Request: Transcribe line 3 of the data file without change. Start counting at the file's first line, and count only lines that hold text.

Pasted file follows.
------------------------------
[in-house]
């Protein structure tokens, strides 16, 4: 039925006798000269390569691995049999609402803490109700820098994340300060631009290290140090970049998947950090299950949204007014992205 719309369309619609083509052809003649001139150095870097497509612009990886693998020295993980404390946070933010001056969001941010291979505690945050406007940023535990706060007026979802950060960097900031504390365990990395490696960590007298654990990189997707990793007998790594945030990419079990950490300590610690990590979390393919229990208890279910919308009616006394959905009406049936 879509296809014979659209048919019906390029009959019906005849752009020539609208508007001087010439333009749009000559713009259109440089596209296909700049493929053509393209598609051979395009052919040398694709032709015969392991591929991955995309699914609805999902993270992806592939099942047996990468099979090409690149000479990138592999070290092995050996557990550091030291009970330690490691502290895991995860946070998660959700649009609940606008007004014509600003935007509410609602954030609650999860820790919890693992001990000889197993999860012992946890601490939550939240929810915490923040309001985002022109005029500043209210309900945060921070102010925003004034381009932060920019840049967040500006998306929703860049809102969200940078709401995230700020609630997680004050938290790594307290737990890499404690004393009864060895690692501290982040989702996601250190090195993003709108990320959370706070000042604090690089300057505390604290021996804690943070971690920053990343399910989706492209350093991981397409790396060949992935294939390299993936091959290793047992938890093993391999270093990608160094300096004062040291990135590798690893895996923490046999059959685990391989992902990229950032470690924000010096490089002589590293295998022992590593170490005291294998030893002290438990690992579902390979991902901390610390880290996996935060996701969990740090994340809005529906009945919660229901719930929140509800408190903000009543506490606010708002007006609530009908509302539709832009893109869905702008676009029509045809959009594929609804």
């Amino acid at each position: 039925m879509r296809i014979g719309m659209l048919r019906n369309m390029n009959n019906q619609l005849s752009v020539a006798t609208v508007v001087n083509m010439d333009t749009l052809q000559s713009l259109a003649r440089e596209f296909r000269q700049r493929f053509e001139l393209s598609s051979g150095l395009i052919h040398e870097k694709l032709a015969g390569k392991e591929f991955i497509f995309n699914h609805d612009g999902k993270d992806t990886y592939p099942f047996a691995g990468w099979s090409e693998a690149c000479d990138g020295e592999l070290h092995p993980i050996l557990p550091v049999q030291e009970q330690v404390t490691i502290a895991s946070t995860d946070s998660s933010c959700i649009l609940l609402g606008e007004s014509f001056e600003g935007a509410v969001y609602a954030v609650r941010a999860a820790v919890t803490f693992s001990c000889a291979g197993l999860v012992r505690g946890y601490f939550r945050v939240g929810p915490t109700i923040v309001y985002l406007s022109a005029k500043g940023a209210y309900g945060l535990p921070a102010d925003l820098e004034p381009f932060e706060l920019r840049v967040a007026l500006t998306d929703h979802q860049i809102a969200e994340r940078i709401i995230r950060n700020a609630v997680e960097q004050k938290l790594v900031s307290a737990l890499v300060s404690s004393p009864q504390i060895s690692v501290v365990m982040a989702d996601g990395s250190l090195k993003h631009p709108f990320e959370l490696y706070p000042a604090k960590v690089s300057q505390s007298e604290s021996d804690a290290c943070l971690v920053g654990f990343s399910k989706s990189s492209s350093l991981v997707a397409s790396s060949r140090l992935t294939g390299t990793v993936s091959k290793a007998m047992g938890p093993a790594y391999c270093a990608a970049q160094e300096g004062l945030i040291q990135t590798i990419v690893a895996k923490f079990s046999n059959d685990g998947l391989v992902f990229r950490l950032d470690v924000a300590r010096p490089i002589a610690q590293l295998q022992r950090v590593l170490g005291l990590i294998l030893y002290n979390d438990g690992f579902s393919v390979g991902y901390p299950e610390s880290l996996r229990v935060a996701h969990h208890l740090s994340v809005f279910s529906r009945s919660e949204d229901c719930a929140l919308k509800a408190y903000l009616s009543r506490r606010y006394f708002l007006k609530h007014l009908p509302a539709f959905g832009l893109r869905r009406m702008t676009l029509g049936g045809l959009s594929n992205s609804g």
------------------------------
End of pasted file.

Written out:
């Amino acid at each position: 039925m879509r296809i014979g719309m659209l048919r019906n369309m390029n009959n019906q619609l005849s752009v020539a006798t609208v508007v001087n083509m010439d333009t749009l052809q000559s713009l259109a003649r440089e596209f296909r000269q700049r493929f053509e001139l393209s598609s051979g150095l395009i052919h040398e870097k694709l032709a015969g390569k392991e591929f991955i497509f995309n699914h609805d612009g999902k993270d992806t990886y592939p099942f047996a691995g990468w099979s090409e693998a690149c000479d990138g020295e592999l070290h092995p993980i050996l557990p550091v049999q030291e009970q330690v404390t490691i502290a895991s946070t995860d946070s998660s933010c959700i649009l609940l609402g606008e007004s014509f001056e600003g935007a509410v969001y609602a954030v609650r941010a999860a820790v919890t803490f693992s001990c000889a291979g197993l999860v012992r505690g946890y601490f939550r945050v939240g929810p915490t109700i923040v309001y985002l406007s022109a005029k500043g940023a209210y309900g945060l535990p921070a102010d925003l820098e004034p381009f932060e706060l920019r840049v967040a007026l500006t998306d929703h979802q860049i809102a969200e994340r940078i709401i995230r950060n700020a609630v997680e960097q004050k938290l790594v900031s307290a737990l890499v300060s404690s004393p009864q504390i060895s690692v501290v365990m982040a989702d996601g990395s250190l090195k993003h631009p709108f990320e959370l490696y706070p000042a604090k960590v690089s300057q505390s007298e604290s021996d804690a290290c943070l971690v920053g654990f990343s399910k989706s990189s492209s350093l991981v997707a397409s790396s060949r140090l992935t294939g390299t990793v993936s091959k290793a007998m047992g938890p093993a790594y391999c270093a990608a970049q160094e300096g004062l945030i040291q990135t590798i990419v690893a895996k923490f079990s046999n059959d685990g998947l391989v992902f990229r950490l950032d470690v924000a300590r010096p490089i002589a610690q590293l295998q022992r950090v590593l170490g005291l990590i294998l030893y002290n979390d438990g690992f579902s393919v390979g991902y901390p299950e610390s880290l996996r229990v935060a996701h969990h208890l740090s994340v809005f279910s529906r009945s919660e949204d229901c719930a929140l919308k509800a408190y903000l009616s009543r506490r606010y006394f708002l007006k609530h007014l009908p509302a539709f959905g832009l893109r869905r009406m702008t676009l029509g049936g045809l959009s594929n992205s609804g």